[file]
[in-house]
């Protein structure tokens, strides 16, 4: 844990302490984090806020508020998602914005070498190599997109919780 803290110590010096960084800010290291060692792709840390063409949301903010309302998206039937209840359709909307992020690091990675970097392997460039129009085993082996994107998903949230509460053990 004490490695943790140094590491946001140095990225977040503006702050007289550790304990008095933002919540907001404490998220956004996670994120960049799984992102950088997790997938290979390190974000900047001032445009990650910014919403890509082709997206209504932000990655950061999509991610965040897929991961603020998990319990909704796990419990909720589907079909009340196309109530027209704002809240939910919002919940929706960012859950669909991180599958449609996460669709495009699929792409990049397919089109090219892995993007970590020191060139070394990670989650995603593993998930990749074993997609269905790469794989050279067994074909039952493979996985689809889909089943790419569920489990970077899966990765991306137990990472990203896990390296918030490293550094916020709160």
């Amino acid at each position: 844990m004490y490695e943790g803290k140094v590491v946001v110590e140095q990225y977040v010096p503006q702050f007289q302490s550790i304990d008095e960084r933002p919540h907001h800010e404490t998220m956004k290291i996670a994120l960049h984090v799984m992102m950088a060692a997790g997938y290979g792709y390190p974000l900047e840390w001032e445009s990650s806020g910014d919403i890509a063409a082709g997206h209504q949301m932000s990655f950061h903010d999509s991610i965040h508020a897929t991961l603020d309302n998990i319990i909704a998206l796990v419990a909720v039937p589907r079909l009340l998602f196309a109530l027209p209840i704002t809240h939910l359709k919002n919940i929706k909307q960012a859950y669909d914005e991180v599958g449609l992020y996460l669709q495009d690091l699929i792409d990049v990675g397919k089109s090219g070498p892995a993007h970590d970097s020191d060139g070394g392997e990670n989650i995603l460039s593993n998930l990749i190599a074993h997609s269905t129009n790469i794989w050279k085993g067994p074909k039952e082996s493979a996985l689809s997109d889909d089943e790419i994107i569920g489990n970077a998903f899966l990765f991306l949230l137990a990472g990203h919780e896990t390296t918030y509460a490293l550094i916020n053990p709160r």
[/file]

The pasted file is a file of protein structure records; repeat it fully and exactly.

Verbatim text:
[in-house]
């Protein structure tokens, strides 16, 4: 844990302490984090806020508020998602914005070498190599997109919780 803290110590010096960084800010290291060692792709840390063409949301903010309302998206039937209840359709909307992020690091990675970097392997460039129009085993082996994107998903949230509460053990 004490490695943790140094590491946001140095990225977040503006702050007289550790304990008095933002919540907001404490998220956004996670994120960049799984992102950088997790997938290979390190974000900047001032445009990650910014919403890509082709997206209504932000990655950061999509991610965040897929991961603020998990319990909704796990419990909720589907079909009340196309109530027209704002809240939910919002919940929706960012859950669909991180599958449609996460669709495009699929792409990049397919089109090219892995993007970590020191060139070394990670989650995603593993998930990749074993997609269905790469794989050279067994074909039952493979996985689809889909089943790419569920489990970077899966990765991306137990990472990203896990390296918030490293550094916020709160």
């Amino acid at each position: 844990m004490y490695e943790g803290k140094v590491v946001v110590e140095q990225y977040v010096p503006q702050f007289q302490s550790i304990d008095e960084r933002p919540h907001h800010e404490t998220m956004k290291i996670a994120l960049h984090v799984m992102m950088a060692a997790g997938y290979g792709y390190p974000l900047e840390w001032e445009s990650s806020g910014d919403i890509a063409a082709g997206h209504q949301m932000s990655f950061h903010d999509s991610i965040h508020a897929t991961l603020d309302n998990i319990i909704a998206l796990v419990a909720v039937p589907r079909l009340l998602f196309a109530l027209p209840i704002t809240h939910l359709k919002n919940i929706k909307q960012a859950y669909d914005e991180v599958g449609l992020y996460l669709q495009d690091l699929i792409d990049v990675g397919k089109s090219g070498p892995a993007h970590d970097s020191d060139g070394g392997e990670n989650i995603l460039s593993n998930l990749i190599a074993h997609s269905t129009n790469i794989w050279k085993g067994p074909k039952e082996s493979a996985l689809s997109d889909d089943e790419i994107i569920g489990n970077a998903f899966l990765f991306l949230l137990a990472g990203h919780e896990t390296t918030y509460a490293l550094i916020n053990p709160r």